They Had All Been Built, And Worn Out, And Thrown Aside, Since I
Was Here Last.
This gives one a realizing sense of the frailness of a
Mississippi boat and the briefness of its life.
Six miles below town a fat and battered brick chimney, sticking above
the magnolias and live-oaks, was pointed out as the monument erected by
an appreciative nation to celebrate the battle of New Orleans - Jackson's
victory over the British, January 8, 1815. The war had ended, the two
nations were at peace, but the news had not yet reached New Orleans. If
we had had the cable telegraph in those days, this blood would not have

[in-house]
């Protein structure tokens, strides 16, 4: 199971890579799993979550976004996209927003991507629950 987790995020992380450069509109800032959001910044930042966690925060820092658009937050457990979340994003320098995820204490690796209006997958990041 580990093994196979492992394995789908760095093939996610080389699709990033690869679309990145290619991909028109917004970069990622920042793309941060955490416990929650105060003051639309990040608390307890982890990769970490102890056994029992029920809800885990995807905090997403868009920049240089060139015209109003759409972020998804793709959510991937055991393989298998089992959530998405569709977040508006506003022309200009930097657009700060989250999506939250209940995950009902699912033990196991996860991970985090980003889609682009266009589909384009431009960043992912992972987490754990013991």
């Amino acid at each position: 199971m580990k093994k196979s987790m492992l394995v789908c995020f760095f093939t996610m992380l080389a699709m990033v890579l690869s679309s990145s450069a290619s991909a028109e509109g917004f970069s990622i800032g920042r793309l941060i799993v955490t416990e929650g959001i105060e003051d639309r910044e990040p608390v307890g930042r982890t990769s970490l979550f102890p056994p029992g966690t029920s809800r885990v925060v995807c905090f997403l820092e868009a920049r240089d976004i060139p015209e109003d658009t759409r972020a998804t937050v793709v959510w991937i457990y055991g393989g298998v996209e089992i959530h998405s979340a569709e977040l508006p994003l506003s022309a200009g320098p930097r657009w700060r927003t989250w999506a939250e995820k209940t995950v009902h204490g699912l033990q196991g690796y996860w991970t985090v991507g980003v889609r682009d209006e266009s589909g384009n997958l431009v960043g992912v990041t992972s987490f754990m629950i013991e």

been spilt, those lives would not have been wasted; and better still,
Jackson would probably never have been president. We have gotten over
the harms done us by the war of 1812, but not over some of those done us
by Jackson's presidency.
The Warmouth plantation covers a vast deal of ground, and the
hospitality of the Warmouth mansion is graduated to the same large
scale. We saw steam-plows at work, here, for the first time. The
traction engine travels about on its own wheels, till it reaches the
required spot; then it stands still and by means of a wire rope pulls
the huge plow toward itself two or three hundred yards across the field,
between the rows of cane. The thing cuts down into the black mold a foot
and a half deep. The plow looks like a fore-and-aft brace of a Hudson
river steamer, inverted.
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